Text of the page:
Beware, beware what happens when you dance with your danger…

“I don’t want your soul, baby. According to Saint Augustine, you don’t have one.”

In a small puff of black smoke, the demon flashed and vanished.

Dev licked ganache off his fingers. “See? You slayed the Fail Demon. And you wrote your review.” A few gooey brownie crumbs remained at the corner of his mouth and whether it was the thrill of his presence or that perfume, I couldn’t resist an urge to brush them away with my finger. In a flash, he held my hand by the wrist and gave me a certain look I also knew rather too well for comfort.

“Well…” I shrugged. “I had a little help. The question is, what do you think about it?”

He took the bottle out of the box and stared for a moment at the logo, admiring the dark amber glow of the perfume. He took another sniff at his wrist. “I think Neil Morris is a genius,” he said after a long pause. “But I also think it needs a little more black, a slightly larger ghost…a touch more peril, a smidgen of abyss. More labdanum, definitely. Not that this is bad in the slightest. It’s freaking beautiful. It’s not like anything else I’ve encountered, that’s for sure. But…I…don’t know. I don’t think we’re quite there yet. If this is any indication, though…I think we will be. Just wait and see.”

He turned over my left hand and kissed my palm. Now, he stood up, his lips right by my ear. “Just don’t forget, baby…be careful what you wish for.”

In the blink of an eye, he disappeared. Yet I already knew what to write next.

You will get it.

As Baudelaire wrote…

Rich, complex, triumphant, other [perfumes] roll with the limitless range of all non-finite things…each sings the ecstasy of the senses and the soul.

With my most profound thanks to Chaya Ruchama and Neil Morris, and to Lucy of Indieperfumes, who introduced us.

Chaya Ruchama has written her own inimitable take on Neil Morris’ Devilscent here:

An introduction to the Devilscent Project with links is available at The Perfume Pharmer, who will also participate in the Devilscent Project. As will perfumers Ellen Covey of Olympic Orchids, Kedra Hart of Opus Oils, Alexis Karl and Maria McElroy of Cherry Bomb Killer Perfumes and Aroma M.

Neil Morris Fragrances are priceless olfactory gems that beg discovery. Find them here.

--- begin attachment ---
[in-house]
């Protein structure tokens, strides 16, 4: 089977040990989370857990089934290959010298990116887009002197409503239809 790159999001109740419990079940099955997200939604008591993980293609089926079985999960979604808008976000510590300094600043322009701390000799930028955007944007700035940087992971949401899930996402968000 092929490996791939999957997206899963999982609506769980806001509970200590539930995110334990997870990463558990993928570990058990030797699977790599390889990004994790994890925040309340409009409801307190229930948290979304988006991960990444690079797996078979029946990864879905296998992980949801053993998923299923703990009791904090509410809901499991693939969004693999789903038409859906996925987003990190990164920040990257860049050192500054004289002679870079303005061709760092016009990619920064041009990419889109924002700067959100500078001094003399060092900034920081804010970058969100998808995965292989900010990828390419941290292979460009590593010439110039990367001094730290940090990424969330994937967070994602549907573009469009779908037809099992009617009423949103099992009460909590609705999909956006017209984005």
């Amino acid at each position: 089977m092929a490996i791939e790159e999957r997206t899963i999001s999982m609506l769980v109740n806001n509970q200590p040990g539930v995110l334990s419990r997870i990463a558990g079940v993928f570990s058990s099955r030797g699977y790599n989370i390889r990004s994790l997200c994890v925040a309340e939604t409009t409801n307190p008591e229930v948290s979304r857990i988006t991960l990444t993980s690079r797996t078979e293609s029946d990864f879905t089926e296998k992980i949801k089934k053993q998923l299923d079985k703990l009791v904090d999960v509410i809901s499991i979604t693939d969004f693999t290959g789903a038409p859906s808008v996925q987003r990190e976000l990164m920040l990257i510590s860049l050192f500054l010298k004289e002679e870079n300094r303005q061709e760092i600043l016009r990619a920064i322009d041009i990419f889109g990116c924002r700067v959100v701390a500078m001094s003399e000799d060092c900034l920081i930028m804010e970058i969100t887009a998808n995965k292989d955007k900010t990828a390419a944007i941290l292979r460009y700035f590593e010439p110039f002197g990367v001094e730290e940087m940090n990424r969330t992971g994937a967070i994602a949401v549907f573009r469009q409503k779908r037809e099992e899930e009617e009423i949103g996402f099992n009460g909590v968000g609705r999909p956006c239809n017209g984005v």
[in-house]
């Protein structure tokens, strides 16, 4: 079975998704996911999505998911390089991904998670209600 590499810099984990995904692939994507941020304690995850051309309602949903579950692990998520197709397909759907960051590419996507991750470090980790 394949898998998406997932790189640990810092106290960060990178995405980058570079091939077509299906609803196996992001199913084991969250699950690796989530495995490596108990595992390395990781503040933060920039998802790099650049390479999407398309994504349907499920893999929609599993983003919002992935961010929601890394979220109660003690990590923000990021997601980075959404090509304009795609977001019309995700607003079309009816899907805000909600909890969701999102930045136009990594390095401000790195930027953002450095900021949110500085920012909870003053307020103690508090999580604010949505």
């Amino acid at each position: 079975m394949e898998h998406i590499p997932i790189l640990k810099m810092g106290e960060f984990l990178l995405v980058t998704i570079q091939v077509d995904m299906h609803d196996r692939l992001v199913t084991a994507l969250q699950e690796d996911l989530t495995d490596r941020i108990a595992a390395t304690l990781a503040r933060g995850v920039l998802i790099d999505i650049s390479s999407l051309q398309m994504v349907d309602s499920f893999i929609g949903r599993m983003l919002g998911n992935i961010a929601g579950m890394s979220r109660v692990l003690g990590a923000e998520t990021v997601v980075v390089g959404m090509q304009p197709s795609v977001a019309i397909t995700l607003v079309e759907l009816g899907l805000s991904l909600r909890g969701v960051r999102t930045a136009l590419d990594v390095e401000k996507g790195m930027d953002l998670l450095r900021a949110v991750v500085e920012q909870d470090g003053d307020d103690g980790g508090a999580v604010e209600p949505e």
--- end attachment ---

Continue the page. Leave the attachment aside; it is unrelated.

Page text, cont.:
Original Illustration: *Opposites Attract’ by Pelmo at Zazzle.

The Devilscent logo and Quantum Demonology, ©Sheila Eggenberger

Translation of Charles Baudelaire’s poem “Correspondances” from Les Fleurs du Mal, my own.

A Filigreed Drop of Bright

- a review of Amouage The Library Collection – Opus VI

Say that fabled word – amber – and a whole slew of associations come to mind. Those plush, sensuous, ornate magic carpet rides into some equally legend golden sunset of complex, heady perfumes, all the many Occidental dreams contained within the word ‘oriental’, every single one of them adding up to the name of a color, a category, a gemstone and a reverie. Amber in perfume conjures up words like animalic, leathery, sweet, smooth, heady, take-no-prisoners opulent. It can be a Beethoven scented symphony, or an elegant Chopin sonata. We know those notes so well, so well…but love those familiar fragrant phrases no less.

Once upon a time not so long ago, it was one of the two base accords in perfume that made me run for the hills screaming. Amber was far too obvious for my pseudo-intellectual green-chypre tastes, too animalic and possibly too hot to handle, too. There were secrets in those scents I simply wasn’t tall enough or pretty enough or just woman enough to handle, so I stayed well away and well within my comfort zone. I wasn’t an amber woman. Never. Ever.

Yet revolutions happen and perspectives change. My own seismic shift occurred when a small sample of a ground-breaking amber found its way into my hands, onto my skin and under my nose, and in one sniff, that stubborn continent of personal inclination whirled and eddied and changed forever. I started at the very apotheosis of amber, and if I were going to cross that line into amber love, then by golly, it had better be worth it!